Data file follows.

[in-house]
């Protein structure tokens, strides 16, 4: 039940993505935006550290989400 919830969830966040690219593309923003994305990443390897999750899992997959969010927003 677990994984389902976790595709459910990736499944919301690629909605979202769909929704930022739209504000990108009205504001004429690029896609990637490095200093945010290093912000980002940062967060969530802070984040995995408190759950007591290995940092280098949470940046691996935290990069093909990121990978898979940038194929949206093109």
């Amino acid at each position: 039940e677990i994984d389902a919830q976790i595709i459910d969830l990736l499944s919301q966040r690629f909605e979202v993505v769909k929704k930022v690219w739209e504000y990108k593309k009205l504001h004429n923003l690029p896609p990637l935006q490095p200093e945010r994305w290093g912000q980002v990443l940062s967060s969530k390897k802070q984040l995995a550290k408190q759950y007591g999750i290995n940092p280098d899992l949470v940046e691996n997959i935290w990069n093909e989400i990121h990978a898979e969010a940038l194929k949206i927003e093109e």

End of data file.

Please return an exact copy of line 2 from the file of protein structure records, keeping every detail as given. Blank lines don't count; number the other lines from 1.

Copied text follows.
């Protein structure tokens, strides 16, 4: 039940993505935006550290989400 919830969830966040690219593309923003994305990443390897999750899992997959969010927003 677990994984389902976790595709459910990736499944919301690629909605979202769909929704930022739209504000990108009205504001004429690029896609990637490095200093945010290093912000980002940062967060969530802070984040995995408190759950007591290995940092280098949470940046691996935290990069093909990121990978898979940038194929949206093109």